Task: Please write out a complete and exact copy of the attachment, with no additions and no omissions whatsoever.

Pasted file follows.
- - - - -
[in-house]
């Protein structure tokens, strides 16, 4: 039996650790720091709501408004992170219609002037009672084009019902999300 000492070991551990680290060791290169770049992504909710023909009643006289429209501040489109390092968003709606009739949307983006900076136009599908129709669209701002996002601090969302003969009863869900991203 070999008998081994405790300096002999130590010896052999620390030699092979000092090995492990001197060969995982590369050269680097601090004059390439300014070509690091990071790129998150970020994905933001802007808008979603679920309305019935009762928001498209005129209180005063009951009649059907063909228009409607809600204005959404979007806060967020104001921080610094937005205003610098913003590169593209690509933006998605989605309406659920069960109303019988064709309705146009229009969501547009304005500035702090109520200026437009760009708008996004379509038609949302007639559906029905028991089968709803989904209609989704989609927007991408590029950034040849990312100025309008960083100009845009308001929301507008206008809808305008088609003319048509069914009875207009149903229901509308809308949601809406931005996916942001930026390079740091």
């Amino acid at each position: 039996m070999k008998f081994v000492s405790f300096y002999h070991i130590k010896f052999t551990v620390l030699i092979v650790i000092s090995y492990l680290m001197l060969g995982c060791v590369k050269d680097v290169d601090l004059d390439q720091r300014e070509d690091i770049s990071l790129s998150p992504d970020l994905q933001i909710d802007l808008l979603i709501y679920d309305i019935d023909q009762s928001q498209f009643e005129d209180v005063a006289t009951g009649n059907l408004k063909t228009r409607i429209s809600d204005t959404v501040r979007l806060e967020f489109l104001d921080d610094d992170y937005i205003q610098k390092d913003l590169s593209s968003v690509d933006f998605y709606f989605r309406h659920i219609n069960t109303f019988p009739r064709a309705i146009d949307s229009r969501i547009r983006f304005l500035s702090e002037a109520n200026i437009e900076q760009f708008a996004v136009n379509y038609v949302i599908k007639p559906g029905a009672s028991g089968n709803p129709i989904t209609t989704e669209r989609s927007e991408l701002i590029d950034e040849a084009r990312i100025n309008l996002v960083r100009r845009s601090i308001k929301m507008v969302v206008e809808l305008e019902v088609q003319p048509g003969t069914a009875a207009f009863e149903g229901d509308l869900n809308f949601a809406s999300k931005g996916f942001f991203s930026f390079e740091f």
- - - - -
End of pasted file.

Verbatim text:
[in-house]
């Protein structure tokens, strides 16, 4: 039996650790720091709501408004992170219609002037009672084009019902999300 000492070991551990680290060791290169770049992504909710023909009643006289429209501040489109390092968003709606009739949307983006900076136009599908129709669209701002996002601090969302003969009863869900991203 070999008998081994405790300096002999130590010896052999620390030699092979000092090995492990001197060969995982590369050269680097601090004059390439300014070509690091990071790129998150970020994905933001802007808008979603679920309305019935009762928001498209005129209180005063009951009649059907063909228009409607809600204005959404979007806060967020104001921080610094937005205003610098913003590169593209690509933006998605989605309406659920069960109303019988064709309705146009229009969501547009304005500035702090109520200026437009760009708008996004379509038609949302007639559906029905028991089968709803989904209609989704989609927007991408590029950034040849990312100025309008960083100009845009308001929301507008206008809808305008088609003319048509069914009875207009149903229901509308809308949601809406931005996916942001930026390079740091």
């Amino acid at each position: 039996m070999k008998f081994v000492s405790f300096y002999h070991i130590k010896f052999t551990v620390l030699i092979v650790i000092s090995y492990l680290m001197l060969g995982c060791v590369k050269d680097v290169d601090l004059d390439q720091r300014e070509d690091i770049s990071l790129s998150p992504d970020l994905q933001i909710d802007l808008l979603i709501y679920d309305i019935d023909q009762s928001q498209f009643e005129d209180v005063a006289t009951g009649n059907l408004k063909t228009r409607i429209s809600d204005t959404v501040r979007l806060e967020f489109l104001d921080d610094d992170y937005i205003q610098k390092d913003l590169s593209s968003v690509d933006f998605y709606f989605r309406h659920i219609n069960t109303f019988p009739r064709a309705i146009d949307s229009r969501i547009r983006f304005l500035s702090e002037a109520n200026i437009e900076q760009f708008a996004v136009n379509y038609v949302i599908k007639p559906g029905a009672s028991g089968n709803p129709i989904t209609t989704e669209r989609s927007e991408l701002i590029d950034e040849a084009r990312i100025n309008l996002v960083r100009r845009s601090i308001k929301m507008v969302v206008e809808l305008e019902v088609q003319p048509g003969t069914a009875a207009f009863e149903g229901d509308l869900n809308f949601a809406s999300k931005g996916f942001f991203s930026f390079e740091f």